GSA Issues Final Rule on Payments in Kind
The General Services Administration has issued a final rule creating a new definition for “payment in kind” to account for waived or discounted registration fees provided by non-federal sponsors of meetings or functions in which an agency employee speaks, participates in a panel, or presents information. The rule notes that these are not payments in kind.
GSA proposed the rule in May 2019 upon realizing that the law did not distinguish between employees simply attending events and employees participating in events. The final rule notes that the agency decided to amend the rule “because employees participate as a speaker, panelist, or presenter at these types of events to further the mission of their agency as a necessary and customary part of their work activities.”
GSA has redefined the travel purpose codes found in Appendix C of Chapter 301. GSA has also amended Chapter 304 to allow discounted registration fees for employees.
Under the new rule, discounted registration fees will not need to be reported to the Office of Government Ethics. Other types of travel expenses paid by non-federal sources, such as transportation or lodging, will still need to be reported and reviewed.
The final rule clarifies that agency employees can only accept waived or discounted registration fees on the day or days they are participating in the event. If the event lasts multiple days, discounted registration fees for the days the employee is not presenting are still payments in kind.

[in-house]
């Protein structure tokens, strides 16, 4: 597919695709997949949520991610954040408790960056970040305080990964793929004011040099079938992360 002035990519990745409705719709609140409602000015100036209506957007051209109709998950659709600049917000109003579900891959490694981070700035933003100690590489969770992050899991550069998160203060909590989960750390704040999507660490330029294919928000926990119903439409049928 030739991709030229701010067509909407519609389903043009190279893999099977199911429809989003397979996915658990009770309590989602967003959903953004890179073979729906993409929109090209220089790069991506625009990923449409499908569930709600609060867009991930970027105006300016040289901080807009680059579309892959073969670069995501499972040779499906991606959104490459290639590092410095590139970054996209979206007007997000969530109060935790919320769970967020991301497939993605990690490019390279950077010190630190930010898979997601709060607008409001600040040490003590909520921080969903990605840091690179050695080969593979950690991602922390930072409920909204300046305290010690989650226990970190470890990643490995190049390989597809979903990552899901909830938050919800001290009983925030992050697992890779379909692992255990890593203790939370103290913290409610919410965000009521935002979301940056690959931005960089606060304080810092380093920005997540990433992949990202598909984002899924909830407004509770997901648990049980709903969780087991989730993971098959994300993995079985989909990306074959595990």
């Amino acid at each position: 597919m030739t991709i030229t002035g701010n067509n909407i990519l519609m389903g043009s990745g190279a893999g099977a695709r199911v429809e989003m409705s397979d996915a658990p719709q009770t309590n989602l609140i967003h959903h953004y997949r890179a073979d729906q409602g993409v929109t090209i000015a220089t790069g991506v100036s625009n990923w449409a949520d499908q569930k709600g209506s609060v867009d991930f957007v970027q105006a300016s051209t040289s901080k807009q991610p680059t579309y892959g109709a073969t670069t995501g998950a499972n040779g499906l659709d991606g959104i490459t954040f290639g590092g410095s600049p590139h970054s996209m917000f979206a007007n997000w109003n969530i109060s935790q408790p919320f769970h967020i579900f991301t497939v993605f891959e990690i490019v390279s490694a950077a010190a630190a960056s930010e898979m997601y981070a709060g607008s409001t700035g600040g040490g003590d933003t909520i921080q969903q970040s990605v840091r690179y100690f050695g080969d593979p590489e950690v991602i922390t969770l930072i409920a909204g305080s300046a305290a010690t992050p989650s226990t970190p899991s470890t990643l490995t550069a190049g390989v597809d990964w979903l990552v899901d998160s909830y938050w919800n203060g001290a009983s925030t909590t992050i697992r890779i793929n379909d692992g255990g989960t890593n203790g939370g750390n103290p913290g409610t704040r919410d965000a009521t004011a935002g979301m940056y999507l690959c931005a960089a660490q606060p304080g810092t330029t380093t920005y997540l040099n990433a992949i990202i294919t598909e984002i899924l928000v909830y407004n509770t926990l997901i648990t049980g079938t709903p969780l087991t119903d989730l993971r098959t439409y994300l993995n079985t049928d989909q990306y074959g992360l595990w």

During the proposal period, GSA received two comments on the change. The first was agreeable, and the second suggested that GSA add the ability to waive multi-day registrations under the agency’s gift acceptance authority.
The agency responded to the second comment, “GSA believes the gift authority concept is sufficiently noted in both § 304–3.19 and other relevant sections in chapter 304. GSA recognizes that permitting agencies to waive the registration fee for the duration of a multi-day meeting or similar function might have provided additional efficiency for agency authorizing officials; however, adopting such a proposal could create confusion because it is inconsistent with 5 CFR 2635.203(b)(8) of the OGE Standards of Ethical Conduct regulations.”
The rule notes that GSA believes these provisions will “prove efficient” compared to current practices.
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